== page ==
biggrin.gif

Since we are talking $$$, I'd venture to say that your $35K setup would compare well against some of the $10K DIY systems or some of the $200K systems over on Audiogon...

It just seems hard to associate a $ figure on "The Holygrail."
post #67 of 139
B+W is a brand I determined is 'not right for me'. The sound is too conservative - assuredly refined and flat - it's not surprising that their 801 is used as a studio monitor by Abbey Road. I mix music, I appreciate that quality in a speaker, but it's not what I want out of my 'entertainment' system. I Now that I'm into DIY it's just about impossible to imagine going back. I believe in maximum headroom - you can pry my subs out of my cold dead fingers. More than anything, CD horns put a smile on my face, I've never heard a dome that I liked as much.
Edited by imagic - 1/19/13 at 7:09am
post #68 of 139
801 is used as a studio monitor by Abbey Road

...not because that's what the engineers chose, but because they were part of an endorsement deal.
post #69 of 139
Quote:
Originally Posted by Wrager View Post

801 is used as a studio monitor by Abbey Road

...not because that's what the engineers chose, but because they were part of an endorsement deal.

This ^ ^ ^

Their offerings have been quite nice, but it seems you don't see B&W stuff much in studios of mastering houses anymore. They were an aspect of my personal holy grail, years ago. 801s, and their construction were fantastic. But man, I wanted a pair of 808s, ... dynamically, I knew of very little hifi wise, that were likely as stout, dynamically, as the 808's,...I wanted them,..but damn were they expensive, like $8k each in the mid 80s (way too much). And I'm talking back 25-30 years ago. The studio offerings of JBL and Westlake were even more stout, they still are,...and damn, ... the home versions like that SM-1 (1000lbs., TAD equpped, 5-way, dual-18) was and still is, an absolute beast.

Throughout, the 70's, 80's and 90's, I was involved in live, to two-track recordings, and I still dabble today. Aside from live music, my favorite on location sources, were big, enormous, steam locomotives. My Dad and I traveled the country making high end recordings of trains, a la Brad miller of MoFi fame. Well, few things are as demanding dynamically as live steam locomotives,...the big ones. There's only a few left in the US, maybe three good ones. I always thought something like the B&W 808's had my name all over them,...never happened. They were available in both a studio/soffited version, and a more typical floorstander here. There were crazy, multi driver monsters out there, but I wanted total fidelity too. At the time, I wanted no horns, super high quality and capability, ... the 808s were it ... I thought.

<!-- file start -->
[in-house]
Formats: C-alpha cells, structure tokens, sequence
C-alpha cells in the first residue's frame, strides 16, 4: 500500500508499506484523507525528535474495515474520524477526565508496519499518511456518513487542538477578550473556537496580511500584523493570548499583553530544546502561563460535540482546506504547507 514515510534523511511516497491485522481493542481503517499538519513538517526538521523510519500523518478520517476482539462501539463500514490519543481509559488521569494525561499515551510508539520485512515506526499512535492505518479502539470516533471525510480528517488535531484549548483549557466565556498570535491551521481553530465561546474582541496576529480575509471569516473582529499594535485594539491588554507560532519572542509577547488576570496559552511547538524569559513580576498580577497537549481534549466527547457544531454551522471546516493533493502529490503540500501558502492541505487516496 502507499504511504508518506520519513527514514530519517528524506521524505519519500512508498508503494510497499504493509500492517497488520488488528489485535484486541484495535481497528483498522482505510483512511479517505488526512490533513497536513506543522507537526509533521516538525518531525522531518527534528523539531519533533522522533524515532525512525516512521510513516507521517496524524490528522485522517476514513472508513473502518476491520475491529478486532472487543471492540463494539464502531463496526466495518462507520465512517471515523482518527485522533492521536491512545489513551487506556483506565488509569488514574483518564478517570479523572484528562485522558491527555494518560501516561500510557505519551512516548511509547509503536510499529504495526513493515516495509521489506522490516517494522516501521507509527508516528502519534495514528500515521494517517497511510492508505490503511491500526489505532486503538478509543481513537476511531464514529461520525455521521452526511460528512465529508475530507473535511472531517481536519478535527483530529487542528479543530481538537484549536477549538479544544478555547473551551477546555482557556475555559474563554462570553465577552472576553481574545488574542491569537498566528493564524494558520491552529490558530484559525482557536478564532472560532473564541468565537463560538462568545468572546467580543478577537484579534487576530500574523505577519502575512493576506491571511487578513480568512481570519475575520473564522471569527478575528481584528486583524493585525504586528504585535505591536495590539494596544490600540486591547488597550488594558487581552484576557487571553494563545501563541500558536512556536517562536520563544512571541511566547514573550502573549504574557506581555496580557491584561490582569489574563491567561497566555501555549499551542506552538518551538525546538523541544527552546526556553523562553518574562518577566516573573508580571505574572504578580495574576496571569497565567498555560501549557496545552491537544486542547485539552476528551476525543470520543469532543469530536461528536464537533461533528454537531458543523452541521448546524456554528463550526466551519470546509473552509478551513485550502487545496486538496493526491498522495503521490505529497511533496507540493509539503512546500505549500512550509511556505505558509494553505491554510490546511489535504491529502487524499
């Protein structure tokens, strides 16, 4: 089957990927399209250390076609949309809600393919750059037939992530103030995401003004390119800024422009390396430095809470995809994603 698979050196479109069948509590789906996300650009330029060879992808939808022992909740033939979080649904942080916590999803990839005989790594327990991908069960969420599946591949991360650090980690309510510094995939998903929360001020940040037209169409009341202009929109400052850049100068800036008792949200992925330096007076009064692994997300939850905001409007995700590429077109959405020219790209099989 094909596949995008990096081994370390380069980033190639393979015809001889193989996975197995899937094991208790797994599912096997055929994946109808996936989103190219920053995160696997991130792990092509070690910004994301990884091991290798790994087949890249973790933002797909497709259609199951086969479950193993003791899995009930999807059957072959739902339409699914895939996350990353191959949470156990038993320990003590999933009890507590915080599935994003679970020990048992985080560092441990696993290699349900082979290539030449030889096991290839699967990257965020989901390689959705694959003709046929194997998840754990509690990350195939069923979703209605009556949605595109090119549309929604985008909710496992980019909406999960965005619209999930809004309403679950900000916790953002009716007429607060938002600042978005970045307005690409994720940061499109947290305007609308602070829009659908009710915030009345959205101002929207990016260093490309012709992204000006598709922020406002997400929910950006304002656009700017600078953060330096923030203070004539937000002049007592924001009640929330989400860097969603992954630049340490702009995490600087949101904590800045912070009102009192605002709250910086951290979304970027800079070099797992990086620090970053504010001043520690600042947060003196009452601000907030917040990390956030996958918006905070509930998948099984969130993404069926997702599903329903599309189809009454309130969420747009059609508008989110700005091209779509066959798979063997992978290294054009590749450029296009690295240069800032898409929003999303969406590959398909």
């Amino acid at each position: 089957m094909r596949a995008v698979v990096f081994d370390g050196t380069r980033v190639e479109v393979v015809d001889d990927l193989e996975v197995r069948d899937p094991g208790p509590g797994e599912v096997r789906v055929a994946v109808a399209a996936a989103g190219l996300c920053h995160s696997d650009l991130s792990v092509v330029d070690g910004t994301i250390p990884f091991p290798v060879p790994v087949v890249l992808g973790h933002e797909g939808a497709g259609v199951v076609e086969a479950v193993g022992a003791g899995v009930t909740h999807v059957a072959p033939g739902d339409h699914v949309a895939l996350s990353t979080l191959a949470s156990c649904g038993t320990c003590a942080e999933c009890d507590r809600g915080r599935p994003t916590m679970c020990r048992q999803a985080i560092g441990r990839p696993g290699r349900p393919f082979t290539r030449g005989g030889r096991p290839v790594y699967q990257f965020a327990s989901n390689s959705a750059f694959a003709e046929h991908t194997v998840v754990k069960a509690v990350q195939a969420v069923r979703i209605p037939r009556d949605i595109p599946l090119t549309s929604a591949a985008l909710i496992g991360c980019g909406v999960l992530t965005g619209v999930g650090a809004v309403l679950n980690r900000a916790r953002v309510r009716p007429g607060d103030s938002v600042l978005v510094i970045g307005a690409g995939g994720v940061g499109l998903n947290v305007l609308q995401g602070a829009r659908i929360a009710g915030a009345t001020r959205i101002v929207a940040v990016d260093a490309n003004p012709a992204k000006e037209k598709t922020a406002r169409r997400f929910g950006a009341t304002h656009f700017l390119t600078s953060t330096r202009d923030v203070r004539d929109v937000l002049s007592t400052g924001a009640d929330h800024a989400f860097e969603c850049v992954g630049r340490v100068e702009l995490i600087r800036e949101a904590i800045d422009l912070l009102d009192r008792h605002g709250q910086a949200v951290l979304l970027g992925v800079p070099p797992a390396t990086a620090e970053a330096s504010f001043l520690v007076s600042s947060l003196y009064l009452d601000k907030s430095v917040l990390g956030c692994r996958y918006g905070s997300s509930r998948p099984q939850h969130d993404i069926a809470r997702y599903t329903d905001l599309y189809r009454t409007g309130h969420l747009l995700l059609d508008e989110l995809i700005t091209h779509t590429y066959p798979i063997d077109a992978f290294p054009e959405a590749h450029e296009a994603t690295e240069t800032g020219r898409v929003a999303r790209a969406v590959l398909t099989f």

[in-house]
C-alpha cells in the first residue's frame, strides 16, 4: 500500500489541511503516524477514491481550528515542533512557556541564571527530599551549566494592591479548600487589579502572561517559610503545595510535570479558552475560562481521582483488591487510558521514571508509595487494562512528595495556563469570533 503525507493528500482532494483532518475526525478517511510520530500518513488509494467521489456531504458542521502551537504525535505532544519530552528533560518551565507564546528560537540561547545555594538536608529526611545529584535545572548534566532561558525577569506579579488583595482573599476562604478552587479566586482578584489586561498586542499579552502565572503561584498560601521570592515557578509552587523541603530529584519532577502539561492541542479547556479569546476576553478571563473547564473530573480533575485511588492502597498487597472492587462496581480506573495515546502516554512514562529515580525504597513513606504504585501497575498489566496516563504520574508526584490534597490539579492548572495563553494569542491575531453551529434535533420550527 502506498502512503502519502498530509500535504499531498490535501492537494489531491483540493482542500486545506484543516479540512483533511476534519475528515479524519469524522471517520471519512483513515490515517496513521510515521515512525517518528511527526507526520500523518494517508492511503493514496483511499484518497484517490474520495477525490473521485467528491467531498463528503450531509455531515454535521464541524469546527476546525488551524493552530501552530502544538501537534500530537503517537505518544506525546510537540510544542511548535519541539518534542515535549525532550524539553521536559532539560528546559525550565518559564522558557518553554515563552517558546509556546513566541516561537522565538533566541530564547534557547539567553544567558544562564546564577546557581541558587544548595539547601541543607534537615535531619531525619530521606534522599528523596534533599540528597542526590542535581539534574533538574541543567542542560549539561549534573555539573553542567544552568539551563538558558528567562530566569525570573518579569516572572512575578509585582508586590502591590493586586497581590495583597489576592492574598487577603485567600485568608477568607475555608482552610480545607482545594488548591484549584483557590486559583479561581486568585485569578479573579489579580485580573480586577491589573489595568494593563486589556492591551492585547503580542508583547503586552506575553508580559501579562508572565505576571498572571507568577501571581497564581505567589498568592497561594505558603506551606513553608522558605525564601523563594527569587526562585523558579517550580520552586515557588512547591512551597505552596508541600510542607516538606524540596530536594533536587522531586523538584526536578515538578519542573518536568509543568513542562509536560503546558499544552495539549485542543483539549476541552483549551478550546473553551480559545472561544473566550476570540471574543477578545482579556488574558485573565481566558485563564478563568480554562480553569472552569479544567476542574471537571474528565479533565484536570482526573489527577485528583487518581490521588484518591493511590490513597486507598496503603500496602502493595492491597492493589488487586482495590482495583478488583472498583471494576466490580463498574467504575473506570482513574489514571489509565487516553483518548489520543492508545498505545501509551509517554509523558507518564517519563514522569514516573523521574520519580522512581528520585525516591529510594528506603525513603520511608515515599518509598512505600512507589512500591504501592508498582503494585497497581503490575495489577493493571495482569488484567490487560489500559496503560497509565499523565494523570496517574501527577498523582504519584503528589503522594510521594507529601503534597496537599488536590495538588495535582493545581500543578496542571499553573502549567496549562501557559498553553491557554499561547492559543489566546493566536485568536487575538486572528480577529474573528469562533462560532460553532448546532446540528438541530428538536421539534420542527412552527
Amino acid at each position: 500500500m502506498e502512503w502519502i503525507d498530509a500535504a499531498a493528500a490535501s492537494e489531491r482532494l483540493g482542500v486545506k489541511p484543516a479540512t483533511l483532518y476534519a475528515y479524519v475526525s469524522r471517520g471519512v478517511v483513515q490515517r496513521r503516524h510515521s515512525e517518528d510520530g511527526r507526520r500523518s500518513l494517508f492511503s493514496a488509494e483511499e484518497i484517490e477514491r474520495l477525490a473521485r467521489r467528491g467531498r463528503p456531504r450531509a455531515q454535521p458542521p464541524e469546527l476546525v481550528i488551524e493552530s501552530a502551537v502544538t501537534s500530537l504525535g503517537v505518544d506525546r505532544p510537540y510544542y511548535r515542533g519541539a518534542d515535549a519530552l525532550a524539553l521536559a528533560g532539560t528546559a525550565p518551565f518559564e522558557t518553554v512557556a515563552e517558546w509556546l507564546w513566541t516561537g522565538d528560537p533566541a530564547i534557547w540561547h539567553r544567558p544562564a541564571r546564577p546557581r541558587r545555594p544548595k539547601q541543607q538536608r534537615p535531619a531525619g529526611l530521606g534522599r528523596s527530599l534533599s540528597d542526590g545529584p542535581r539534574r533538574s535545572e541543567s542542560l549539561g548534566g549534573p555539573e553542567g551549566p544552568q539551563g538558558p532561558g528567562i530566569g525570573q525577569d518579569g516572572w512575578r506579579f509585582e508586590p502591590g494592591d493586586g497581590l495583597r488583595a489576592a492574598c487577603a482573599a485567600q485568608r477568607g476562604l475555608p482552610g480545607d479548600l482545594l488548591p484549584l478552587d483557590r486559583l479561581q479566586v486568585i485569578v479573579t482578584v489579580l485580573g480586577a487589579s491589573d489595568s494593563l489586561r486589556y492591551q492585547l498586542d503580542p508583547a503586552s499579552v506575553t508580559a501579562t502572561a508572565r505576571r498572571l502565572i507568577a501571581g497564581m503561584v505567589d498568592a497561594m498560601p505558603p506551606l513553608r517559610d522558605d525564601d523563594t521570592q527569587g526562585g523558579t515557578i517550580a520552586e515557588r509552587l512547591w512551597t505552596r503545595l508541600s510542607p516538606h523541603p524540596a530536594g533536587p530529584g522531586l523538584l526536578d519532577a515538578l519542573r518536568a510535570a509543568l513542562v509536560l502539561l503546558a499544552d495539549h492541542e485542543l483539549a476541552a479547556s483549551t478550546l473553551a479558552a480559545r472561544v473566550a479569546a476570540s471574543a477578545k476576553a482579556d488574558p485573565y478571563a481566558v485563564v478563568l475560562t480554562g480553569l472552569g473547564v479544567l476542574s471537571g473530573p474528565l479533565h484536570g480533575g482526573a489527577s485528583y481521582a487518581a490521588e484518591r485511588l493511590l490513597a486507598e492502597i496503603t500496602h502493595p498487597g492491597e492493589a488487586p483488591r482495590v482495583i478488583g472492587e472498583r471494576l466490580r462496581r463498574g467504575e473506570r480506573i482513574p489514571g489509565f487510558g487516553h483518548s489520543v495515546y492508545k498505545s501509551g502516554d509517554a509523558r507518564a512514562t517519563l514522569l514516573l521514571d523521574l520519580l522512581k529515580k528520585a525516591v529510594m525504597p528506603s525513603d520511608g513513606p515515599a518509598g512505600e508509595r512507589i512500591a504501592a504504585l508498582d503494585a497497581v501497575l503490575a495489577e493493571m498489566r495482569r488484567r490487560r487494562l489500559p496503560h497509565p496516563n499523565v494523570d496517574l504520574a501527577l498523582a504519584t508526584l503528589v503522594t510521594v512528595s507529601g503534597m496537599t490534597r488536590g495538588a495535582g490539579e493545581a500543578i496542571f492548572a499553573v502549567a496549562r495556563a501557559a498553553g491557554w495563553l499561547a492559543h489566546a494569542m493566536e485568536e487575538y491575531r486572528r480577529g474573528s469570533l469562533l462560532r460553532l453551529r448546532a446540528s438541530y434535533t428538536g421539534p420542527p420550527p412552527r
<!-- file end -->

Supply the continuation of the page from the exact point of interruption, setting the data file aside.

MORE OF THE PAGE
Keele's (and Eargle) work on the JBL two ways, and constant directivity (JBL 4430, etc.), was just hitting the studio market. They could hit the levels I wanted, but the front loaded hifi design appealed to me more. I shoulda payed more attention to Keele's work,...genius. His AES papers, damn I love reading all that stuff. Way ahead of his time. Even today, he's still churing out great work.

With regard to the big steam trains, maintenance expense and insurance regulations have dramatically reduced the frequency and all but eliminated these big locomotive excursions. There's but a few left, and my personal fave; the Challenger, UP #3985, here, is the most incredible piece of machinery I've ever seen in my life. When it approaches off in the distance, with the wonderfully rich tonality of it's steam whitsle echoing off the surrounding lanscape, ... I watch my meter level accordingly. The ambient insect noise slowly makes way for the buildup of energy as the locomotive gets closer. The engineer begins whistling for the crossing where I'm set up. The tactile element via the ground is equalled by the visceral element against my skin, the entire body becomes involved in the sound excitation. Nothing like it.

The uncompressed dynamics of experiencing it live, words cannot convey. The peak energy involved in a trackside passing, can't adequately be described, ... and is obviously demanding. And just like the approach, the sound as it trails into the distance is equally as dramatic,... the loudness wanes as the insects become more prominent, the gorgeous tone of the locomotive is heard whistling for the next few crossings. As one can imagine, the incredible dynamics are killer, no doubt. But it's also the thick, lush reverberrant rich sound, both approaching and departing, that's so sweet to capture and reproduce. The direct energy, accompanied by the trailing reverberrant echos that illuminate the surroundings, .... talk about imaging, it's all there.

I digress, .. My point is I struggled mightily to play back some of these tracks with dynamic faithfullness. This led me to products from VMPS, and pro studio monitors. Additionally, it also introduced me to Speaker Builder magazine, Vance Dickason's "Cookbook", and all the wonderful DIY efforts going on in the 80's, and on into the 90's. Pre internet, sources like this were priceless, and industry giants like D'Appololito, et al, submitting lengthy tutorials in every issue were wonderful sources of info. High end drivers from TAD, Eton, Focal, Dynaudio, and JBL, made for some superbly capable efforts.

I've been thru DIY, Cerwin Vega, Speakerlab, Polk, Klipsch, JBL, QSC, and now the Cat12C. I'm happy, and for now, I've moved on to fully optimizing the speaker/room, acoustic interface. Holy grail? .... not yet. I've heard it though, a handful of times, ... that's a different post.

Damn, what a meandering, rambling rant. All from the B&W mention ...

All the best
post #70 of 139
Quote:
Originally Posted by popalock View Post

Since we are talking $$$, I'd venture to say that your $35K setup would compare well against some of the $10K DIY systems or some of the $200K systems over on Audiogon...

I think it might be more than that popalock, I have about $13,000 in amplification alone; and all the subs are already DIY, which is additional money.